The way to build successful products is to care about them. Stakeholders that seek to explain problems they're trying to solve and why the matter will get results; stakeholders that try to dictate solutions to dev will not. Seek out places that recognize the devs job is the 'how', and the rest of the business' job is the "what".

People who say "we're one team" and "it's not us vs them" are to be avoided. If the groups they're talking about were truly one team, such statements would not need to be made; making them is trying to band-aid over issues and misalignments rather than address them.

Be kind. Even useless assholes can become allies if they see you going out of your way to be kind to them.

Cold turkey.

1. Quit caffeine on a Thursday and take the day off on Friday (optional).

2. Go for a hike on Friday, Saturday and Sunday. (optional but recommended)

3. Each day you need to force yourself to try and focus on programming as well. You should get something - anything - committed into the repo you're working in. Motivation and your mental state is one thing that you need to train while you're at your nadir. When you get your energy back it'll seem like you were never on caffeine in the first place.

4. On each of those days take a nap any damn time you please. Take pain killers if you must.

Come Monday you should be at about 80%-90%. Enjoy your freedom.

I've used this technique twice after trying to transition unsuccessfully a few times before. Been off it for 7ish months now. Good luck, friend.

Pangloss, who was as inquisitive as he was argumentative, asked the old man what the name of the strangled Mufti was. ‘I don’t know,’ answered the worthy man, ‘and I have never known the name of any Mufti, nor of any Vizier. I have no idea what you’re talking about; my general view is that people who meddle with politics usually meet a miserable end, and indeed they deserve to. I never bother with what is going on in Constantinople; I only worry about sending the fruits of the garden which I cultivate off to be sold there.’ Having said these words, he invited the strangers into his house; his two sons and two daughters presented them with several sorts of sherbet, which they had made themselves, with kaimak enriched with the candied-peel of citrons, with oranges, lemons, pine-apples, pistachio-nuts, and Mocha coffee… – after which the two daughters of the honest Muslim perfumed the strangers’ beards. ‘You must have a vast and magnificent estate,’ said Candide to the turk. ‘I have only twenty acres,’ replied the old man; ‘I and my children cultivate them; and our labour preserves us from three great evils: weariness, vice, and want.’ Candide, on his way home, reflected deeply on what the old man had said. ‘This honest Turk,’ he said to Pangloss and Martin, ‘seems to be in a far better place than kings…. I also know,” said Candide, “that we must cultivate our garden.’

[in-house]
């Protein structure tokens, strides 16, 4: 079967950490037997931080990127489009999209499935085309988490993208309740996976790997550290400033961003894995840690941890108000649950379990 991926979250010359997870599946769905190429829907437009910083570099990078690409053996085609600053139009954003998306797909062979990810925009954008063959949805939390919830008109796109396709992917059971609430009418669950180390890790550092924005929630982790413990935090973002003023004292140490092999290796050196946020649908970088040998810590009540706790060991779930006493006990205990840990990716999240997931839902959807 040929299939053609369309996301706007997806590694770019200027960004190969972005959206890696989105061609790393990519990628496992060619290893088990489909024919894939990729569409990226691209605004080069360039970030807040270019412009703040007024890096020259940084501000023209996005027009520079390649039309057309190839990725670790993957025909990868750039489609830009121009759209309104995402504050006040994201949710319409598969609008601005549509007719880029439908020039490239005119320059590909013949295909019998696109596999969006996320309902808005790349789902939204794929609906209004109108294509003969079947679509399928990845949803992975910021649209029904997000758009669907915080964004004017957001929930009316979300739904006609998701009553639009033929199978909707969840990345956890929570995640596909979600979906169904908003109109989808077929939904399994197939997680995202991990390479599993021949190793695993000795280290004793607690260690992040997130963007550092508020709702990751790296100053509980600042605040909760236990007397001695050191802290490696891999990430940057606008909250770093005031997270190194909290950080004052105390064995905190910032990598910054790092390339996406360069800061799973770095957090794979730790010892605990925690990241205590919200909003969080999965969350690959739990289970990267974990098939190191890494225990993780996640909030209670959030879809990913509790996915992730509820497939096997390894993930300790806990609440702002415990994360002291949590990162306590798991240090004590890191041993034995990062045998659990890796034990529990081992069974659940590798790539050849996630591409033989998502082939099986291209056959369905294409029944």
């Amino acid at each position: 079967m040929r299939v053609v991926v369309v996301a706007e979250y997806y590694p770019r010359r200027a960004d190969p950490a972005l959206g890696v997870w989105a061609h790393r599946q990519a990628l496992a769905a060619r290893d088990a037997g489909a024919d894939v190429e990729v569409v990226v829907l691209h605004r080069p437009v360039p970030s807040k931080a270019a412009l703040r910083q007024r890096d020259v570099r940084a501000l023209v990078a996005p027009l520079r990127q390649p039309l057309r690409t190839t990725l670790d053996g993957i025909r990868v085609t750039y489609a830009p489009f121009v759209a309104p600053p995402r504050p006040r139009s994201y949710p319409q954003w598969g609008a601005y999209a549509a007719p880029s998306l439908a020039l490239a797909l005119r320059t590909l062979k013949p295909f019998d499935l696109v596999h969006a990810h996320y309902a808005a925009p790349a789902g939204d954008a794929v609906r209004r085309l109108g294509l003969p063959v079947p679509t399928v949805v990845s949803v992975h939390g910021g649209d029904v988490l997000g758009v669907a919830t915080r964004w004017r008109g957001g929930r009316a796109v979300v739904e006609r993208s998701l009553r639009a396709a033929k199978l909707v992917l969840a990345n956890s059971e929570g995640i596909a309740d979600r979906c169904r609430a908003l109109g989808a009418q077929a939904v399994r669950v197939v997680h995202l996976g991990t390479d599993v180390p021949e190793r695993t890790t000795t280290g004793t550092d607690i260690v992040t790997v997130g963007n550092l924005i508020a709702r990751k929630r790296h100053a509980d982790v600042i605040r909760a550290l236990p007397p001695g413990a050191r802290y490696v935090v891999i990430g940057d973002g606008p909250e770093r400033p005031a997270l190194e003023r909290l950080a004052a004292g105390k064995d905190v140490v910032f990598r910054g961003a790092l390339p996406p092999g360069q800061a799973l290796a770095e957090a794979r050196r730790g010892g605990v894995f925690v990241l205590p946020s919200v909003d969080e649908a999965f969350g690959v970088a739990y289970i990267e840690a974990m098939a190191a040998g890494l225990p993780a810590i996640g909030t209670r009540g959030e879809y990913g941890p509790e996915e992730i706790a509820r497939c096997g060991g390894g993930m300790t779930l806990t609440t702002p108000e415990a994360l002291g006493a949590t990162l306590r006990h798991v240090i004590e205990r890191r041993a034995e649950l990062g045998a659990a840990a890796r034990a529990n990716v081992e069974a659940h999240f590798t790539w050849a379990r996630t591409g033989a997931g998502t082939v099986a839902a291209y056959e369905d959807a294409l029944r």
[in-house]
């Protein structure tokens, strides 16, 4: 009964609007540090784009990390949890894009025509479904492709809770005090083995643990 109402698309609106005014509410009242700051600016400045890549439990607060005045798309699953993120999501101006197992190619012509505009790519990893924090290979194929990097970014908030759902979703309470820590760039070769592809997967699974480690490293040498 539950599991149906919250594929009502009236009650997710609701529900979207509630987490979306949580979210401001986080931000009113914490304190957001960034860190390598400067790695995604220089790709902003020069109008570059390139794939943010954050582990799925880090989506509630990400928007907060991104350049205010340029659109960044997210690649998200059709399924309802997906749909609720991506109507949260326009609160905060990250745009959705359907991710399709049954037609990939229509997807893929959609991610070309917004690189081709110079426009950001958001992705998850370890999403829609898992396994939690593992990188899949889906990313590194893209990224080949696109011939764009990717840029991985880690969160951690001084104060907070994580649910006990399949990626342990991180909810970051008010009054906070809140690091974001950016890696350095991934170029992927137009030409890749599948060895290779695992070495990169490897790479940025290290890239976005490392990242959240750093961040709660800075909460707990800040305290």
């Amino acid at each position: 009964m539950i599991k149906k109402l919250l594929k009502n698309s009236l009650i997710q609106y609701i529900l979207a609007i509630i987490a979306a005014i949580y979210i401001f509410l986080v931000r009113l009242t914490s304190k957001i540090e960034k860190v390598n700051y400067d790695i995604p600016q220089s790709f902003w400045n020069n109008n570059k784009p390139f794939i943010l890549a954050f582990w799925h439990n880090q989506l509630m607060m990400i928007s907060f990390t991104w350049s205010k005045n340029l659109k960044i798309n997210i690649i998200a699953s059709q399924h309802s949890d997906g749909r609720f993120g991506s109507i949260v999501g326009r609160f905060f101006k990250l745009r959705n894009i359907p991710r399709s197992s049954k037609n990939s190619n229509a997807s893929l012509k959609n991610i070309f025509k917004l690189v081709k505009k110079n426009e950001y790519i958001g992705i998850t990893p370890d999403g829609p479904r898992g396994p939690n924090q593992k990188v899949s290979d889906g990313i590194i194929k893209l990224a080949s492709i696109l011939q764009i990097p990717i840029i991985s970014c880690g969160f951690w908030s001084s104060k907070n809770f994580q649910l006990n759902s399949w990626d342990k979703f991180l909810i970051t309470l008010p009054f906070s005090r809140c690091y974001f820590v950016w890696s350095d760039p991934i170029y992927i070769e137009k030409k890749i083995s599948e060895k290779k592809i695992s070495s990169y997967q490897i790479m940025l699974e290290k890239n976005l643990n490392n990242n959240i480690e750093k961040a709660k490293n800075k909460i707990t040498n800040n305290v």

-- Voltaire, Candide

This is about (common) swifts. I know some things about them.

Because a very long time ago I raised one, which was very difficult, but also enjoyable.

On the way home from last day of school before summer holidays I saw some bird chick on the ground, next to a closed wall of bricks, on the walkway, between one-way street with heavy traffic and a steep hill on the other side. I didn't know what to do, except not to blindly grab it and take it home, because sometimes the parents come and feed them. So I stood back about a dozen meters and waited for half an hour. No bird parents came, traffic on the street roared on and on. Couldn't make sense of where it would have fallen off, couldn't put it back where it came from beacause blank wall of bricks 4 to 5 meters high to some backyard was closed to the street. No doors/gates or something like that. Walked around the block to find entry, unsuccessfully. Walked back to where the chick still was, sitting miserably on the ground, almost no feathers, just some dark gray fluff, pink skin shining through.